Re: PJ Kwong’s Article on the “Perils of Coaching Changes”

So, PJ Kwong has recently blogged about Mao Asada’s decision on switching coaches. For those of you who know me personally, I often disagree with Kwong on gold medal predictions – especially when her predictions are often heavily influenced by a clear and almost inevitable sense of Canadian nationalism which I don’t share despite my Canadian citizenship –  and during those rare times when we do agree, it seems that something horrible happens to one of my favourites. In any case, it seems our differences in opinion diverge even more on the topic of Mao Asada and her coaching changes.

While Kwong argues that Mao’s coaching change seems “strange” especially with her success at the Olympics and Worlds, let’s point out a few things. First of all, diva coach extraordinaire Tatiana Tarasova has admitted that she felt bad for not being able to coach Mao to her fullest extent because she had to take care of her sick mother. Mao also didn’t stay in Russia because her parents couldn’t go with her to all of these foreign countries to train, which compromised the quality of her coaching/training.

Secondly, if you haven’t noticed, Mao’s programs for the last two years have not been favourably received. Yes, she’s won competitions but face it, did any fan (or judge) really think that her Bells of Moscow program really suited her? Why do you think she’s gone back to her more lyrical and flowing style? Mao’s scores at the Olympics and Worlds last year were high but remember that a) she was former world champion b) she’s a figure skating superstar and cash cow for the ISU, therefore her name carries some weight in figure skating politics and c) her coach and choreographer was the diva and figure skating mafia boss Tatiana Tarasova who has nurtured more world and Olympic champions than any other coach in the past couple of decades.

Now, onto my biggest problem with Kwong’s article. She writes:

“It’s common knowledge that when a coach starts working with a new student, they will more often than not make changes to a skater’s technique in an effort to help them develop. But how much room for development can there be with a world champion?”

Being a world champion doesn’t mean that you stop growing and fine-tuning your technique. Mao has had HUGE technique problems that have been detrimental to her scores and is a reason why she can’t break Yuna’s records. Mao is famous for her triple axels but infamous for being able to land them 1 out of 3 times and underrotating or falling on the other 2. Her flutz (whose negative GOEs are equal to falling) has been equally as infamous thanks to the Yunabots on youtube and Mao herself has admitted to being uncomfortable with her salchow – which she hasn’t attempted in years and yet ironically enough was one of the jumps she landed successfully on her LP at NHK.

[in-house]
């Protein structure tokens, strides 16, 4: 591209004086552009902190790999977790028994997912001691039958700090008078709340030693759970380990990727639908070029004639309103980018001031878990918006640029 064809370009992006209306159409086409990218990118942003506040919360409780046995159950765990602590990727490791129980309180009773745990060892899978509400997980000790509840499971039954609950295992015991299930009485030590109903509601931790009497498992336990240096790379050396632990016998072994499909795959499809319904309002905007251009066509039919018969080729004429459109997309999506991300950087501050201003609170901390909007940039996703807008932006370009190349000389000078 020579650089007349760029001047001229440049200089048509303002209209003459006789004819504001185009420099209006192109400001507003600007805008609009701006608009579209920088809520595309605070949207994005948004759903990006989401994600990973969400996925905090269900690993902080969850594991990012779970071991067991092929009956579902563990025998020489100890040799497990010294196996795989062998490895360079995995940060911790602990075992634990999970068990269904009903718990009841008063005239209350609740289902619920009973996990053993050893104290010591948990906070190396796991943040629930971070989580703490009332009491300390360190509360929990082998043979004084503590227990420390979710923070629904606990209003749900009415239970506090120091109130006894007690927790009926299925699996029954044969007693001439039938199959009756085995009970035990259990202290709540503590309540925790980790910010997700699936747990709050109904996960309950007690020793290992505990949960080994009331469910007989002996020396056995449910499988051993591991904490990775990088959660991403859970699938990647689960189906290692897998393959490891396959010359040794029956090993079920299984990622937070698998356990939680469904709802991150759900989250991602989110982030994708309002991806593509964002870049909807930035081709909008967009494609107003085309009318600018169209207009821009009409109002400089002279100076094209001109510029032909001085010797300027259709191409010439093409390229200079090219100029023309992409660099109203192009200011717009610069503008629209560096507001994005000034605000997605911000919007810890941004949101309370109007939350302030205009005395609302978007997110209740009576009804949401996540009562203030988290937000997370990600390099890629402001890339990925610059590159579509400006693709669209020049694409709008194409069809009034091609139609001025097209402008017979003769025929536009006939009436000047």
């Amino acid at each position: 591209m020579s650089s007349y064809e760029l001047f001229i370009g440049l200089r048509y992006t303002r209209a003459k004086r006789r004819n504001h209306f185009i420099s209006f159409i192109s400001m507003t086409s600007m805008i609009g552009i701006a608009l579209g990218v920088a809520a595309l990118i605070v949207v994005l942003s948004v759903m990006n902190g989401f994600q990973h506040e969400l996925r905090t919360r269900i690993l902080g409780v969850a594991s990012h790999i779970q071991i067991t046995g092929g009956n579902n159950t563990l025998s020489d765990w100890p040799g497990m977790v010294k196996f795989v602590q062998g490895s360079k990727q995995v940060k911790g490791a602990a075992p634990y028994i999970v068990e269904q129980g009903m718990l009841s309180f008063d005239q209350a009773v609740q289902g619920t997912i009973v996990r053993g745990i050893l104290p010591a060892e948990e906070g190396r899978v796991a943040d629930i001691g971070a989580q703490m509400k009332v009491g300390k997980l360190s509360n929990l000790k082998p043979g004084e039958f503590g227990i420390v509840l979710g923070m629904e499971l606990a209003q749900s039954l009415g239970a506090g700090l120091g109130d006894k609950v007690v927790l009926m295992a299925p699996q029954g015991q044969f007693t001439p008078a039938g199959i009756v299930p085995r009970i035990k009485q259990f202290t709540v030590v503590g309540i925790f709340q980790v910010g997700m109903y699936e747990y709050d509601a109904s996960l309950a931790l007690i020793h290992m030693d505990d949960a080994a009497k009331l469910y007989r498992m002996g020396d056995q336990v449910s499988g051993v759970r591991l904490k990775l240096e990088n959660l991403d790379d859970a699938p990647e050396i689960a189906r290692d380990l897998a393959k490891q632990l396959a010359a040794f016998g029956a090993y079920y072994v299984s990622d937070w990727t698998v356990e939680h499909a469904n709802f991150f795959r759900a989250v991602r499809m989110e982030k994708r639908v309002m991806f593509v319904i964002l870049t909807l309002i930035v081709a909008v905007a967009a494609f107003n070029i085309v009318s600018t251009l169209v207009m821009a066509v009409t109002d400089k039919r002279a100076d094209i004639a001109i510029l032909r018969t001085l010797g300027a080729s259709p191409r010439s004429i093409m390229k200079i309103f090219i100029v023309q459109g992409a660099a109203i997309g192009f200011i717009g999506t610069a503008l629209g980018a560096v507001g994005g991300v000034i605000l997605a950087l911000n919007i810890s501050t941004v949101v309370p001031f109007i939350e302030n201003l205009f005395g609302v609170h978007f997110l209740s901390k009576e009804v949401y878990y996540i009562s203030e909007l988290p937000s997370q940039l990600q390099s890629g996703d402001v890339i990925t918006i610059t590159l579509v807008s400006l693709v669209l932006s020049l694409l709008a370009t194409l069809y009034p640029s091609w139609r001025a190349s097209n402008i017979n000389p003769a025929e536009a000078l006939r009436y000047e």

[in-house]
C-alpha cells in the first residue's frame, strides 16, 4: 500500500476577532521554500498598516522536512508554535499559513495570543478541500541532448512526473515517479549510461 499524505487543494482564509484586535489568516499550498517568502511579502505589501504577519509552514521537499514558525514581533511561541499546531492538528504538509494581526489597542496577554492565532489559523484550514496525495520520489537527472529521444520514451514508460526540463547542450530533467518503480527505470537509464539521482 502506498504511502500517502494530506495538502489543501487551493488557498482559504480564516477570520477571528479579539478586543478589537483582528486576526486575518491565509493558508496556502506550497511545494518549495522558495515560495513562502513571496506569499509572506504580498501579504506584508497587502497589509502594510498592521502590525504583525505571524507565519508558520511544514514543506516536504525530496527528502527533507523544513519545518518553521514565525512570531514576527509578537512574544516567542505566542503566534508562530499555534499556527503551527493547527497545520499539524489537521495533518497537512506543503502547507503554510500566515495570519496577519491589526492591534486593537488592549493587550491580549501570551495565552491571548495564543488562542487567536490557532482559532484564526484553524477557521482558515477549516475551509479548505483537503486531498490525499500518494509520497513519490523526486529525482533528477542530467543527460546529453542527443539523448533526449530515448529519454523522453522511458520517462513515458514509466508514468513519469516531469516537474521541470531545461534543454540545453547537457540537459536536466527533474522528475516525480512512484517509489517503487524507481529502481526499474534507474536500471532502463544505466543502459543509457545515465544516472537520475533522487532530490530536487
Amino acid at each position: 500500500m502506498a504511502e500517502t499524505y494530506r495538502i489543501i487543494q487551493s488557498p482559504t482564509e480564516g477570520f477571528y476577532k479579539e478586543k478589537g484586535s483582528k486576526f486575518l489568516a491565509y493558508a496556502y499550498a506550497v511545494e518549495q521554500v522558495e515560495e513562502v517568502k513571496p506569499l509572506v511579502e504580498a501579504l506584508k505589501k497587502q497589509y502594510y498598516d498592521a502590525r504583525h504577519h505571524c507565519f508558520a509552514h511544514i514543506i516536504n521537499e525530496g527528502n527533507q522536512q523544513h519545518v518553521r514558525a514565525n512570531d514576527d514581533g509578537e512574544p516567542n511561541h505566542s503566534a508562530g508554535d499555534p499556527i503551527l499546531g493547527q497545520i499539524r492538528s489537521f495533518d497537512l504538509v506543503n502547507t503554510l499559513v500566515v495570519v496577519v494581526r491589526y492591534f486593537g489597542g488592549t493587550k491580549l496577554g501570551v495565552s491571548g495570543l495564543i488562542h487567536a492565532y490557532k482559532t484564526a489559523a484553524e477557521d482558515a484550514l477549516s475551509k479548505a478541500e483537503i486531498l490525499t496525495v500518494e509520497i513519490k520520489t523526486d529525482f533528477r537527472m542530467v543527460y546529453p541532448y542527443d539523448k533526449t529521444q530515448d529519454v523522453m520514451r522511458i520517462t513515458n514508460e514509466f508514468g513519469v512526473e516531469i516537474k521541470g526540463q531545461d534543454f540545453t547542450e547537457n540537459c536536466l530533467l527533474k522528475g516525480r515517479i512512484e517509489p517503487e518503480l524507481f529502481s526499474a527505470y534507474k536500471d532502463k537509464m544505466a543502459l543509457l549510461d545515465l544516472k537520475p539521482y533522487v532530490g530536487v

Also, being a world champion now doesn’t mean that you’ll be world champion forever. If Mao is serious about her intentions to compete for the gold at Sochi, she will have to fix all her mistakes seeing that her lack of lutz definitely had a role in hurting her scores at the Olympics and also because she will potentially face competitors who may be even better than Yuna Kim. The Russians will not sit still with such a horrendous showing for figure skating medals at Vancouver and potentially in their arsenal for Sochi is the immensely talented Adelina Sotnikova and Elizaveta Tuktamysheva who has Papa Mishin behind her and has shown that she is able to execute triple axels in practice. It should also be noted that Tuktamysheva’s scores at the junior level exceed the scores posted by Yuna Kim when she was a junior.

Finally, Kwong questions whether Mao can recover from her disastrous showing at NHK. A news article released shortly after the competition states that Mao has vowed a comeback. She may not be able to make the Grand Prix Finals but Mao states that she hasn’t fallen into pieces emotionally and that, ‘‘During the off season I have been rebuilding my jumps but I haven’t perfected them. They are getting better and better but are not in my system yet and that is part of the problem.’‘ Mao seems to be going for long-term improvement which shows a lot of emotional maturity. With this frame of mind, she might be able to improve herself in time for the next Olympics.

Thoughts? Opinions? I love comments!

~The Rinkside Cafe


1 Comment (+add yours?)

  1. Helen
    Oct 27, 2010 @ 16:17:07

    kwong not so much, why did cbc hire her?


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